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Javid: No increase in NHS funding to address workforce needs

Published on: 8 Mar 2022

Any investment to increase NHS staffing levels recommended by the forthcoming long-term workforce plan will need to be funded from within the service’s existing budget, Sajid Javid revealed today.

The health and social care secretary made the admission when answering questions after a wide-ranging speech  on NHS reform. 

The speech included few new announcements but Mr Javid did say he wanted trusts with a strong track record to establish “partnerships for reform” to help others, and criticised current NHS leadership development as “unstructured and unsupported’.

Mr Javid confirmed that he had commissioned NHS England and Health Education England to develop a workforce plan  and that it would examine both short and long-term supply and demand.

Many NHS leaders believethe service requires more money  to retain existing staff, and to attract and train more in future years. The Treasury has been criticised for resisting repeated attempts in recent years to develop and publish funded plans.

Responding to the spending review in October, the NHS Confederation said it was “difficult to see how benefits will be delivered without a fully funded workforce plan to address shortages”.

Asked whether the new workforce plan would be fully funded, Mr Javid said: “Obviously I don’t know the outcome of the plan yet, but whatever comes out of that plan we would work to meet from existing budgets.

“The link [between] that plan and the other things I was talking about today is that so many of these measures will eventually go to reduce workforce pressure.

”So if we can prevent more people from getting avoidable illnesses in the first place, then clearly there’s less pressure on the workforce. If we can digitise and use data more and more quickly, that can help the workforce to treat more people than otherwise by having those tools at their disposal, if we can use the app [in new ways].

“So I look forward to that plan [and] it is really important to do this long-term working. But in terms of the cost of meeting that plan, that will come from existing budgets.”

National health budgets have been announced until 2024-25 so longer term elements of workforce planning, such as training additional new clinical staff, and their future cost implications, are likely to stretch beyond it and could be funded in future spending reviews. Initial training costs could land sooner, however. Mr Javid said he wanted the new plan within a year.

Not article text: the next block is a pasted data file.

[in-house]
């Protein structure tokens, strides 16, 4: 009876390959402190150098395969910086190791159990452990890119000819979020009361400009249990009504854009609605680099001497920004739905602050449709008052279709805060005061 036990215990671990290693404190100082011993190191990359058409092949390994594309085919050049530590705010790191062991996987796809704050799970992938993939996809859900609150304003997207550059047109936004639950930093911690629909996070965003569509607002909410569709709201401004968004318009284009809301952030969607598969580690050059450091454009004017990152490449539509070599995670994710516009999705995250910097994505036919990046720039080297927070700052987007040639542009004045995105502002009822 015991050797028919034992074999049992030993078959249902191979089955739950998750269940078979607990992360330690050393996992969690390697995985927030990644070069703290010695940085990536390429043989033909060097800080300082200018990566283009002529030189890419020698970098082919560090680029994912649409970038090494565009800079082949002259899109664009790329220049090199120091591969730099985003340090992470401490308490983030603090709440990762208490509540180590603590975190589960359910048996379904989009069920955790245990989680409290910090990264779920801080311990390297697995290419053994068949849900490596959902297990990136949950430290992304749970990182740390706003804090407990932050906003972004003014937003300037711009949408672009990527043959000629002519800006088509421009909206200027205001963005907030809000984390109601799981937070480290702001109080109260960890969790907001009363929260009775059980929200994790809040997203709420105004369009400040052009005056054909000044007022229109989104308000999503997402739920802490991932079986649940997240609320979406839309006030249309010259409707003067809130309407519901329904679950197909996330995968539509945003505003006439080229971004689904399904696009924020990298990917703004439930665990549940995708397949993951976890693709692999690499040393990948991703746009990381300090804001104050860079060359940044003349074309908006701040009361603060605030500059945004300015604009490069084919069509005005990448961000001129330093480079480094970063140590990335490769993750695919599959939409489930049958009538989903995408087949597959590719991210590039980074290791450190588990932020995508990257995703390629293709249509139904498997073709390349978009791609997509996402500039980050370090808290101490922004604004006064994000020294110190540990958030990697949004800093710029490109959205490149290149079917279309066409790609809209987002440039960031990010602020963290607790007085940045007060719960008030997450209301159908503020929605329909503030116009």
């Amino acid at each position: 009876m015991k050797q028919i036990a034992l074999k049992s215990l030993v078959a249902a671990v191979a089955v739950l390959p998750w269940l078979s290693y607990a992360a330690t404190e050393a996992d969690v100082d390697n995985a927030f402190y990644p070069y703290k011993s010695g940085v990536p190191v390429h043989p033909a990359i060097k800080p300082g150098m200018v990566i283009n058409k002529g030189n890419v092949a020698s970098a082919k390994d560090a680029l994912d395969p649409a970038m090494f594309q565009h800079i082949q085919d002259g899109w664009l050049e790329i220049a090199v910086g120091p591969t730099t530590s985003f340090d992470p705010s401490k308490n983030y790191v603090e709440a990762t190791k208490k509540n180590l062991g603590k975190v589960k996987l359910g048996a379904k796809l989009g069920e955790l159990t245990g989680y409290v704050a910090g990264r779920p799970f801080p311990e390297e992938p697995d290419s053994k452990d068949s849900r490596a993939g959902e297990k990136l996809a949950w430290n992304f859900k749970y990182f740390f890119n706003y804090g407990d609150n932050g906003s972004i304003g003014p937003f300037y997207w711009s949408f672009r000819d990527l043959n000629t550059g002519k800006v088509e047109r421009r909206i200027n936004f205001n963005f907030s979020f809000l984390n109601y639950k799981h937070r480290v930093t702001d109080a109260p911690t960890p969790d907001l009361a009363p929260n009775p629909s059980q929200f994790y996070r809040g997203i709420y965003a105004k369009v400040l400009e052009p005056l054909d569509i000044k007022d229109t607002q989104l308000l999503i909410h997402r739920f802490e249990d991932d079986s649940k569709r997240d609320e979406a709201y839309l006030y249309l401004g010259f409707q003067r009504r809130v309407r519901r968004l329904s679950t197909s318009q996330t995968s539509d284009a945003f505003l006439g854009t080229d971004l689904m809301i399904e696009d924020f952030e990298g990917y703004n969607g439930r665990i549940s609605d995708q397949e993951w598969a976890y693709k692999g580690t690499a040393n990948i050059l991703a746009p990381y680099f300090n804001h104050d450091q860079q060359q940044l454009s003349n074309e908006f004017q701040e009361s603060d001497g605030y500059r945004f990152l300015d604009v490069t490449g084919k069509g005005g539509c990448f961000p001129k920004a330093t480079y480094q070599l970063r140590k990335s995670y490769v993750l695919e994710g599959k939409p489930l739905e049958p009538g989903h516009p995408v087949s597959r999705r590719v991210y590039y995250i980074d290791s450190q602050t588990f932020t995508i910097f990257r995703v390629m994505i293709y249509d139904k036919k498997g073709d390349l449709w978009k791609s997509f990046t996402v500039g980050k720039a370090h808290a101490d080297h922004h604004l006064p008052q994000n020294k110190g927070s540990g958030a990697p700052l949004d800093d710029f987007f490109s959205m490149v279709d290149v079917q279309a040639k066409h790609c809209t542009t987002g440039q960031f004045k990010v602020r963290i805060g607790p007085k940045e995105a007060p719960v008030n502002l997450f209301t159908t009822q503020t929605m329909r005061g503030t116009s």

Elsewhere, Mr Javid said an early recommendation of his Messenger review of leadership – due to report at the end of this month – was for better development of NHS leaders. He said: “There is some phenomenal leadership in the NHS, but investment in it is often unstructured and unsupported.

“I want to create formal systems that can embed excellence and rigour into the NHS, so our country’s greatest institution has the leadership it deserves for decades to come.”

The speech did not include any mention of either “academy trusts”, ormoving GPs into NHS employment, which have been trailed in recent months. On the latter Mr Javid said he would wait for the conclusion of the Fuller review, on the former he said he planned to promote for “partnerships for reform”, which would include giving stronger trusts more freedoms.

He added that he would be “setting out [in future] how to take this forward, and what we will be focusing on is that those trusts that have a very strong track record, that are highly rated, they will have not just more freedoms for themselves, they will have the opportunity to work in partnership with more challenging trusts, and help them with everything from executive management right down to patient care”.

He continued: “I want to explore what trusts working in such partnerships could do with greater freedoms and see what else we can do to help them share so much of the brilliant work they’re already doing, so more patients can benefit from improved performance and access to services.”

As examples of successful “reform partnerships” he cited the link-up between the three south London mental health trusts, the south west London elective orthopaedic centre, and Somerset, where a merger has brought mental health, community and acute care in a single trust, with further plans to merge with a neighbouring acute which operates several GP practices.

Other commitments mentioned in the speech included:

  • Further expansion of personalised care, including ”exploring the extension of legal rights to enable significantly more” personal health budgets, and “more people to have integrated health and social care budgets to better join up care for individuals”.
  • Calculating a baseline of how much health and care spending is currently “preventative”, and look at how it could be increased.
  • Requiring NHS England and integrated care systems “to commit to joint delivery plans to reduce the biggest preventable diseases – starting with cardiovascular disease, but in time, expanding to include diabetes, cancer, and poor mental health”.
  • To “push the entire health and care system harder on the prevention of cardiovascular disease”, including reducing mortality, and in inequalities whereby “premature deaths from cardiovascular disease are four-times higher in the most deprived communities compared to the least”.